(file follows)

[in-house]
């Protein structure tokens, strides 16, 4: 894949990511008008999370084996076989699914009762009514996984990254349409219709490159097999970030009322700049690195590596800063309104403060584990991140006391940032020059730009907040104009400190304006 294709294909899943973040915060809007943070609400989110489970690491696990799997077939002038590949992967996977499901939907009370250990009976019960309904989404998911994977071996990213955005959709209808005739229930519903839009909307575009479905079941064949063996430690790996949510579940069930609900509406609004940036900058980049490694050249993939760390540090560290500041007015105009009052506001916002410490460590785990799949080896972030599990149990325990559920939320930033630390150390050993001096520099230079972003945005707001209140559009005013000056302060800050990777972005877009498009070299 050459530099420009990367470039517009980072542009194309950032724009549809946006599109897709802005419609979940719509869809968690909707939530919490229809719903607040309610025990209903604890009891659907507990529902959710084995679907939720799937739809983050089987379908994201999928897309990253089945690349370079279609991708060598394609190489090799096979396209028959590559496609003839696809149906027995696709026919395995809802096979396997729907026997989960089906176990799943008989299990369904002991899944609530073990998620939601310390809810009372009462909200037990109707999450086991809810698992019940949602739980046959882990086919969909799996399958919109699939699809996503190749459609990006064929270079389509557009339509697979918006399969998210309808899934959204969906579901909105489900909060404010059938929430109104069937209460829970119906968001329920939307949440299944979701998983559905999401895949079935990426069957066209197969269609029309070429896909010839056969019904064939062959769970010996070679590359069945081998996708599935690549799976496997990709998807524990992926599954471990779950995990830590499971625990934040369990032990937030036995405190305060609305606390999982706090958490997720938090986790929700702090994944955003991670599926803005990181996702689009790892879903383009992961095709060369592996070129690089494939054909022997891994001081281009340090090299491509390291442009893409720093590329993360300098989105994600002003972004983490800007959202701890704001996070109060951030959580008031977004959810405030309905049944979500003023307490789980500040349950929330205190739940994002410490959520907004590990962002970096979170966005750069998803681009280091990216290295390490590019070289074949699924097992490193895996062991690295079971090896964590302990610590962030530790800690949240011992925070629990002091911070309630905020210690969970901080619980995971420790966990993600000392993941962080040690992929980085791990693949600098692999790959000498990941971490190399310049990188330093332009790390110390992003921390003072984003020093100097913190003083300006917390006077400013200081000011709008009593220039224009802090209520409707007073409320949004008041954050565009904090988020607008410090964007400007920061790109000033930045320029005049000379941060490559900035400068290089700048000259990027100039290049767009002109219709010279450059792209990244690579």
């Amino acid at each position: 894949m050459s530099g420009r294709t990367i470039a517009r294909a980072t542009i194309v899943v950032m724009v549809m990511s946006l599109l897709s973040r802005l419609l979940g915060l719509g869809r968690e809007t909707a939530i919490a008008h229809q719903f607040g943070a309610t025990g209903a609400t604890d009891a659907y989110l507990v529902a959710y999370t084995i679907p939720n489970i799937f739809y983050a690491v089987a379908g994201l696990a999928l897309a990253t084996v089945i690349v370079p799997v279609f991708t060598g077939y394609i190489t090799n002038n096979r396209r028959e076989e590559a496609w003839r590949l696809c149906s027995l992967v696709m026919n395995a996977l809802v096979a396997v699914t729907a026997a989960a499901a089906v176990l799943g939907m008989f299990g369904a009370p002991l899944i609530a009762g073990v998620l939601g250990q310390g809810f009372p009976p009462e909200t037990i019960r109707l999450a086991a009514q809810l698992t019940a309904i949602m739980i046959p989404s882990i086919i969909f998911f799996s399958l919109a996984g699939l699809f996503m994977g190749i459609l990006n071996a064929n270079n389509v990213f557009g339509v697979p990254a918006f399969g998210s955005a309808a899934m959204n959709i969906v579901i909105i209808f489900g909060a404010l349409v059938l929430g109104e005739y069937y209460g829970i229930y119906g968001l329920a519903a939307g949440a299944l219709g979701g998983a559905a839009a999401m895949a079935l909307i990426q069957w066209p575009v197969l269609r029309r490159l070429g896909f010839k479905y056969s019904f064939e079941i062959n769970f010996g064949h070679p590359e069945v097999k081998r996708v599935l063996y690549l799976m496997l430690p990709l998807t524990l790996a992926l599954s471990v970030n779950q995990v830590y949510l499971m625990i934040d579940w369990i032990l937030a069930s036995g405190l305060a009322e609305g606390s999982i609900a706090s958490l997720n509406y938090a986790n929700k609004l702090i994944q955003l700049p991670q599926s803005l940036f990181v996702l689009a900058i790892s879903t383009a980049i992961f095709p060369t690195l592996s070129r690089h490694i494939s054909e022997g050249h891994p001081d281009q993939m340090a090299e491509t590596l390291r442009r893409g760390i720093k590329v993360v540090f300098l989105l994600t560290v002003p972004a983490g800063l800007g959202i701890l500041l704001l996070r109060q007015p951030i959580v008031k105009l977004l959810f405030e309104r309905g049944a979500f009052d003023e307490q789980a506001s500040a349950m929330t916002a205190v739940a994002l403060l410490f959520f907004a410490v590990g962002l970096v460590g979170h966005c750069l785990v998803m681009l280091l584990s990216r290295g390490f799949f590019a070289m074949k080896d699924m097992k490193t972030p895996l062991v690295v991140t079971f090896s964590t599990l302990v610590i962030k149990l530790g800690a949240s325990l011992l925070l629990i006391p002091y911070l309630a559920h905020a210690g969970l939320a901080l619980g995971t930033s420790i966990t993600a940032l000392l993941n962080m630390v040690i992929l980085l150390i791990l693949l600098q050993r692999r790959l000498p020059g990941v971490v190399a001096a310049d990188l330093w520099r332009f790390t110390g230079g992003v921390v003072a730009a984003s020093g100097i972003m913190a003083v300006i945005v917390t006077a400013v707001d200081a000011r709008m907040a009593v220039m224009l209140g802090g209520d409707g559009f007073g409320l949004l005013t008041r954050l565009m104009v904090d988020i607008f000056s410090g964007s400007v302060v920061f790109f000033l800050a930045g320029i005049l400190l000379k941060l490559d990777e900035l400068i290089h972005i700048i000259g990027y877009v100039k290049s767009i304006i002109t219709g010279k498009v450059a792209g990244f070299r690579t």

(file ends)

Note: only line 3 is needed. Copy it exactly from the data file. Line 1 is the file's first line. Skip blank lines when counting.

């Amino acid at each position: 894949m050459s530099g420009r294709t990367i470039a517009r294909a980072t542009i194309v899943v950032m724009v549809m990511s946006l599109l897709s973040r802005l419609l979940g915060l719509g869809r968690e809007t909707a939530i919490a008008h229809q719903f607040g943070a309610t025990g209903a609400t604890d009891a659907y989110l507990v529902a959710y999370t084995i679907p939720n489970i799937f739809y983050a690491v089987a379908g994201l696990a999928l897309a990253t084996v089945i690349v370079p799997v279609f991708t060598g077939y394609i190489t090799n002038n096979r396209r028959e076989e590559a496609w003839r590949l696809c149906s027995l992967v696709m026919n395995a996977l809802v096979a396997v699914t729907a026997a989960a499901a089906v176990l799943g939907m008989f299990g369904a009370p002991l899944i609530a009762g073990v998620l939601g250990q310390g809810f009372p009976p009462e909200t037990i019960r109707l999450a086991a009514q809810l698992t019940a309904i949602m739980i046959p989404s882990i086919i969909f998911f799996s399958l919109a996984g699939l699809f996503m994977g190749i459609l990006n071996a064929n270079n389509v990213f557009g339509v697979p990254a918006f399969g998210s955005a309808a899934m959204n959709i969906v579901i909105i209808f489900g909060a404010l349409v059938l929430g109104e005739y069937y209460g829970i229930y119906g968001l329920a519903a939307g949440a299944l219709g979701g998983a559905a839009a999401m895949a079935l909307i990426q069957w066209p575009v197969l269609r029309r490159l070429g896909f010839k479905y056969s019904f064939e079941i062959n769970f010996g064949h070679p590359e069945v097999k081998r996708v599935l063996y690549l799976m496997l430690p990709l998807t524990l790996a992926l599954s471990v970030n779950q995990v830590y949510l499971m625990i934040d579940w369990i032990l937030a069930s036995g405190l305060a009322e609305g606390s999982i609900a706090s958490l997720n509406y938090a986790n929700k609004l702090i994944q955003l700049p991670q599926s803005l940036f990181v996702l689009a900058i790892s879903t383009a980049i992961f095709p060369t690195l592996s070129r690089h490694i494939s054909e022997g050249h891994p001081d281009q993939m340090a090299e491509t590596l390291r442009r893409g760390i720093k590329v993360v540090f300098l989105l994600t560290v002003p972004a983490g800063l800007g959202i701890l500041l704001l996070r109060q007015p951030i959580v008031k105009l977004l959810f405030e309104r309905g049944a979500f009052d003023e307490q789980a506001s500040a349950m929330t916002a205190v739940a994002l403060l410490f959520f907004a410490v590990g962002l970096v460590g979170h966005c750069l785990v998803m681009l280091l584990s990216r290295g390490f799949f590019a070289m074949k080896d699924m097992k490193t972030p895996l062991v690295v991140t079971f090896s964590t599990l302990v610590i962030k149990l530790g800690a949240s325990l011992l925070l629990i006391p002091y911070l309630a559920h905020a210690g969970l939320a901080l619980g995971t930033s420790i966990t993600a940032l000392l993941n962080m630390v040690i992929l980085l150390i791990l693949l600098q050993r692999r790959l000498p020059g990941v971490v190399a001096a310049d990188l330093w520099r332009f790390t110390g230079g992003v921390v003072a730009a984003s020093g100097i972003m913190a003083v300006i945005v917390t006077a400013v707001d200081a000011r709008m907040a009593v220039m224009l209140g802090g209520d409707g559009f007073g409320l949004l005013t008041r954050l565009m104009v904090d988020i607008f000056s410090g964007s400007v302060v920061f790109f000033l800050a930045g320029i005049l400190l000379k941060l490559d990777e900035l400068i290089h972005i700048i000259g990027y877009v100039k290049s767009i304006i002109t219709g010279k498009v450059a792209g990244f070299r690579t």